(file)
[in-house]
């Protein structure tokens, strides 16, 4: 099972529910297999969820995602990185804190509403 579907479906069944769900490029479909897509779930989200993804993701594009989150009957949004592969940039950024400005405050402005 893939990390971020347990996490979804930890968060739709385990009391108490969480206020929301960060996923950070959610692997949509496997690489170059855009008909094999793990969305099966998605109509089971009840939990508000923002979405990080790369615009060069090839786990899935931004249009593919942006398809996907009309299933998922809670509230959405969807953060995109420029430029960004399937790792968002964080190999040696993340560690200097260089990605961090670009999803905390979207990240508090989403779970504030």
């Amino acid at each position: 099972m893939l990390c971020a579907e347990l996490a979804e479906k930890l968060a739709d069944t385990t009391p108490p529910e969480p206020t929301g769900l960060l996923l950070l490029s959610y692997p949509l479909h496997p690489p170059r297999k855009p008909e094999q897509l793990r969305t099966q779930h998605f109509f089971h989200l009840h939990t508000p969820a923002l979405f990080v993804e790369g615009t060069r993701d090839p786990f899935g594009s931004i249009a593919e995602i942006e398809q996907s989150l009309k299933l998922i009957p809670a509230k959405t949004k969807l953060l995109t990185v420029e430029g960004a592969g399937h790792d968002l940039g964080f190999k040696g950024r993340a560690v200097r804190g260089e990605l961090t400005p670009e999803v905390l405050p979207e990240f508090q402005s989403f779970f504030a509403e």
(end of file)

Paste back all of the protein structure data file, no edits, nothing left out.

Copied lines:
[in-house]
């Protein structure tokens, strides 16, 4: 099972529910297999969820995602990185804190509403 579907479906069944769900490029479909897509779930989200993804993701594009989150009957949004592969940039950024400005405050402005 893939990390971020347990996490979804930890968060739709385990009391108490969480206020929301960060996923950070959610692997949509496997690489170059855009008909094999793990969305099966998605109509089971009840939990508000923002979405990080790369615009060069090839786990899935931004249009593919942006398809996907009309299933998922809670509230959405969807953060995109420029430029960004399937790792968002964080190999040696993340560690200097260089990605961090670009999803905390979207990240508090989403779970504030």
């Amino acid at each position: 099972m893939l990390c971020a579907e347990l996490a979804e479906k930890l968060a739709d069944t385990t009391p108490p529910e969480p206020t929301g769900l960060l996923l950070l490029s959610y692997p949509l479909h496997p690489p170059r297999k855009p008909e094999q897509l793990r969305t099966q779930h998605f109509f089971h989200l009840h939990t508000p969820a923002l979405f990080v993804e790369g615009t060069r993701d090839p786990f899935g594009s931004i249009a593919e995602i942006e398809q996907s989150l009309k299933l998922i009957p809670a509230k959405t949004k969807l953060l995109t990185v420029e430029g960004a592969g399937h790792d968002l940039g964080f190999k040696g950024r993340a560690v200097r804190g260089e990605l961090t400005p670009e999803v905390l405050p979207e990240f508090q402005s989403f779970f504030a509403e």